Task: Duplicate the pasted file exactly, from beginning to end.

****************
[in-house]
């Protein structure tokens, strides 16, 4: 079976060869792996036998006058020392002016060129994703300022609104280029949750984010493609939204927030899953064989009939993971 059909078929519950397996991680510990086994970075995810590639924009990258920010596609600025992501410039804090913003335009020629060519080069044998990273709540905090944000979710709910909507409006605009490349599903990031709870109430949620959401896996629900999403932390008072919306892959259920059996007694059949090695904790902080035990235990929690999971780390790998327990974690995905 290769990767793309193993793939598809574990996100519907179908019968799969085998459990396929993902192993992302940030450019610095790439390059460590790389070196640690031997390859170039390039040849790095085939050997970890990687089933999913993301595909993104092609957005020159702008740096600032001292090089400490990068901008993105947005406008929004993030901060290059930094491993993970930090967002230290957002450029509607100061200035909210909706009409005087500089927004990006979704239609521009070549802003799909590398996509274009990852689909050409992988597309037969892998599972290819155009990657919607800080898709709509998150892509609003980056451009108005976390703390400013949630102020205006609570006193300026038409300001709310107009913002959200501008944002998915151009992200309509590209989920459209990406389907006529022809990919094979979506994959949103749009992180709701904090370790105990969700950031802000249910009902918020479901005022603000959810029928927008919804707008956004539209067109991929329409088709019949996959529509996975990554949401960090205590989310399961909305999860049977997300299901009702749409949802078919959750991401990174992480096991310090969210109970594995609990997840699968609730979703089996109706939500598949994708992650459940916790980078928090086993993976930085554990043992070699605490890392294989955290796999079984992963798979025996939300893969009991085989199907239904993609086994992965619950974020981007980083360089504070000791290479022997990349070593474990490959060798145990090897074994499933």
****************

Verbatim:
[in-house]
């Protein structure tokens, strides 16, 4: 079976060869792996036998006058020392002016060129994703300022609104280029949750984010493609939204927030899953064989009939993971 059909078929519950397996991680510990086994970075995810590639924009990258920010596609600025992501410039804090913003335009020629060519080069044998990273709540905090944000979710709910909507409006605009490349599903990031709870109430949620959401896996629900999403932390008072919306892959259920059996007694059949090695904790902080035990235990929690999971780390790998327990974690995905 290769990767793309193993793939598809574990996100519907179908019968799969085998459990396929993902192993992302940030450019610095790439390059460590790389070196640690031997390859170039390039040849790095085939050997970890990687089933999913993301595909993104092609957005020159702008740096600032001292090089400490990068901008993105947005406008929004993030901060290059930094491993993970930090967002230290957002450029509607100061200035909210909706009409005087500089927004990006979704239609521009070549802003799909590398996509274009990852689909050409992988597309037969892998599972290819155009990657919607800080898709709509998150892509609003980056451009108005976390703390400013949630102020205006609570006193300026038409300001709310107009913002959200501008944002998915151009992200309509590209989920459209990406389907006529022809990919094979979506994959949103749009992180709701904090370790105990969700950031802000249910009902918020479901005022603000959810029928927008919804707008956004539209067109991929329409088709019949996959529509996975990554949401960090205590989310399961909305999860049977997300299901009702749409949802078919959750991401990174992480096991310090969210109970594995609990997840699968609730979703089996109706939500598949994708992650459940916790980078928090086993993976930085554990043992070699605490890392294989955290796999079984992963798979025996939300893969009991085989199907239904993609086994992965619950974020981007980083360089504070000791290479022997990349070593474990490959060798145990090897074994499933």